Of the 649 projects that are operational, SRECTrade’s aggregation is by far the largest in the state, representing 36% of all facilities that are operational in Massachusetts. In terms of installed capacity, with nearly 3 MW of 19 MW installed as of July 11, the 16% share of capacity is second only to the state’s largest utility, National Grid who has installed 4 projects totaling 3.4 MW which represents 18% of the solar capacity in the market. That said, 16% understates SRECTrade’s presence in the Massachusetts since signing up for SRECTrade’s aggregation service is not a pre-requisite for selling through the platform.

Largest SREC Aggregations in Massachusetts

% of

Capacity Rank

% of

Facility Rank

National Grid










Totals: 649 Facilities / 19.0 MW

Although key features like transparent, competitive market pricing, low fees, no contracts to sign and online access to the SRECs that are not lumped together with other facilities have made SRECTrade an attractive option to solar owners, the success of the platform can ultimately be attributed to the network of installers that recommend it to their customers. According to the DOER’s report, 42 of the 111 installers with facilities in the ground have customers with SRECTrade, including 8 of the top 10 installers by volume.

Top Installers In SRECTrade’s Network as of July 11, 2011 (as published by DOER)
– My Generation Energy, Inc., Brewster, MA
– SunBug Solar, Somerville, MA
– Sunlight Solar Energy, Waltham, MA
– E2 Solar Inc., Hyannis, MA
– Alteris Renewables Inc., Natick, MA
– NorthEast Solar Design Associates, West Hatfield, MA
– South Mountain Company, Inc., West Tisbury, MA
– SolarFlair Energy, Inc., Framingham, MA

The SRECTrade aggregation is not a prerequisite to participate in the SRECTrade market. The platform is open to anyone in the market looking to sell SRECs. The improved fee structure makes SRECTrade a simple and inexpensive option for aggregations with SRECs to sell. The combination of an open platform and guaranteed volume coming from the state’s largest aggregation makes SRECTrade the top destination in Massachusetts for entities with compliance obligations.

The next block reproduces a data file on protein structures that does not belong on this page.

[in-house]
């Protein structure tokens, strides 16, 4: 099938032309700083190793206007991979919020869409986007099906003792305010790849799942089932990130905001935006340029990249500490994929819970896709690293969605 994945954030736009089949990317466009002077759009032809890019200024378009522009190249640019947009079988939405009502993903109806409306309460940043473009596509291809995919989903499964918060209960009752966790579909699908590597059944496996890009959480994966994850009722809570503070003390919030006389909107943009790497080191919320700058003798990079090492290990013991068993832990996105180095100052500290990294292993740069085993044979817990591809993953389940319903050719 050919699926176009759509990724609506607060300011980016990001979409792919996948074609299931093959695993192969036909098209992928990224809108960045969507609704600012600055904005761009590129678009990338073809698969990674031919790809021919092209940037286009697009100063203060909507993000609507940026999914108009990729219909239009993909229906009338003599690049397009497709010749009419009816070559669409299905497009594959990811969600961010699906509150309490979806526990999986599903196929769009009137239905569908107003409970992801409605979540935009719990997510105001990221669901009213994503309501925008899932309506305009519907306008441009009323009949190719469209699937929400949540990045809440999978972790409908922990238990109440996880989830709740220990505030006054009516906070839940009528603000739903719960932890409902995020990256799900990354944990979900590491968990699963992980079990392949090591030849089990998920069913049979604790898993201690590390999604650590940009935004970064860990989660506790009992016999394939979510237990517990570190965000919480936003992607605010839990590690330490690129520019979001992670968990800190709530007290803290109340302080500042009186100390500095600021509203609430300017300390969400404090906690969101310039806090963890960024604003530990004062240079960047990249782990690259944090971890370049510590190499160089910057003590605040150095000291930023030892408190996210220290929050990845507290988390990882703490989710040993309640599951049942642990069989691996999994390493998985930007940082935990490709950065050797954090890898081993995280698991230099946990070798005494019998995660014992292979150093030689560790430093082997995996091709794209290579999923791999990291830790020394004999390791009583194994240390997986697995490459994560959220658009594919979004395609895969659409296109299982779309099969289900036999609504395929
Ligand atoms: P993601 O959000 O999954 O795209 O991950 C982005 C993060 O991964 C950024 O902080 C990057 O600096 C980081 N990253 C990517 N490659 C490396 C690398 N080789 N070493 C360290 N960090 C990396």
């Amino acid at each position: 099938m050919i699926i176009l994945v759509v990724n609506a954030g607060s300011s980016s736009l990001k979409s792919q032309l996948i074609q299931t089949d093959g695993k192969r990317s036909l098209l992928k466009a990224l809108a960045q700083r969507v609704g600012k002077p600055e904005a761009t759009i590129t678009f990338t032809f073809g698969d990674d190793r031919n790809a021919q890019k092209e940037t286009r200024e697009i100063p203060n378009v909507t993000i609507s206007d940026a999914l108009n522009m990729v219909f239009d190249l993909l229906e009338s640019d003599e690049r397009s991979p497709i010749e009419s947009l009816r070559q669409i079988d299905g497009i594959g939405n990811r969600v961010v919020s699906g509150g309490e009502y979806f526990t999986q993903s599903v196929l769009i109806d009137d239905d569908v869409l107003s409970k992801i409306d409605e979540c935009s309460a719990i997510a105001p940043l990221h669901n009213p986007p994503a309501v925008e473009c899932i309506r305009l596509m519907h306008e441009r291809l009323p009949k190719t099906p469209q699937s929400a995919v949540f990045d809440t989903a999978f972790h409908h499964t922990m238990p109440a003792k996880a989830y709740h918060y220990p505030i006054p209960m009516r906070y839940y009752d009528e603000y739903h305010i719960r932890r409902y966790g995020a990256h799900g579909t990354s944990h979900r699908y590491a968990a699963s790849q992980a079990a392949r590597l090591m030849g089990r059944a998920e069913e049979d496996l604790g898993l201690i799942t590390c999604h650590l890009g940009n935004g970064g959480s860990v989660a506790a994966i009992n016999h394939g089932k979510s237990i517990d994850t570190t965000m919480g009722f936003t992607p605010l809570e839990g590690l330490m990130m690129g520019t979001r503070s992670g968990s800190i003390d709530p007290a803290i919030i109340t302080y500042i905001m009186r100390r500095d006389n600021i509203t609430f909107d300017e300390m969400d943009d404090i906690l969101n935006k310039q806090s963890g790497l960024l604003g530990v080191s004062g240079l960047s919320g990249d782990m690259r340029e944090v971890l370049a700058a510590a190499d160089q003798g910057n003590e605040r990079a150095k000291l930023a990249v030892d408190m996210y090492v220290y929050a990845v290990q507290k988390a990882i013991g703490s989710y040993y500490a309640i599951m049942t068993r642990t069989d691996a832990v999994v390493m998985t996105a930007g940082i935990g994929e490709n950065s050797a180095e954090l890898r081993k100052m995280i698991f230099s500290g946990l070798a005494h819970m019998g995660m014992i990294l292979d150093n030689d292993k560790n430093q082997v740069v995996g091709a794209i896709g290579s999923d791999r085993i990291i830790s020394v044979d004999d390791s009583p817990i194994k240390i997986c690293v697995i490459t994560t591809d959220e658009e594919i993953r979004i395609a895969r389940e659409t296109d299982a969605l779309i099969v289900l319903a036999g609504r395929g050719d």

How long will projects be eligible for the Massachusetts Solar Carve-Out?

Posted March 16th, 2011 by SRECTrade.

Understanding the length of time that Massachusetts solar facilities can generate and sell SRECs as part of the Solar Carve-Out is key to financing solar in the state. In an earlier post, we explained the Massachusetts Last-Chance Auction in great detail. The purpose was to help stakeholders understand the conditions, if any, that would result in the SREC market dropping below $285. From there, it is also important to understand how long a facility can bank on the floor price set by the auction.

The Opt-In Term is the length of time a facility is eligible for the Last-Chance Auction
There are a few misconceptions regarding the “10-year” Opt-In Term and the 400 MW Minimum Standard Cap. For example, it might seem that the program is slated to last 10 years or until it reaches 400 MW, after which the SRECs go away. This is most definitely NOT true. The Opt-In Term actually represents the length of time that a facility that is approved for the SREC program can opt into the Last-Chance Auction, i.e. the amount of time a facility is guaranteed a floor price in the market. Once a facility is approved, this term cannot be changed – though the Opt-In Term for future projects may be adjusted by the DOER (see below).

The 400 MW Cap is a limit to the amount that will be approved for the Solar Carve-Out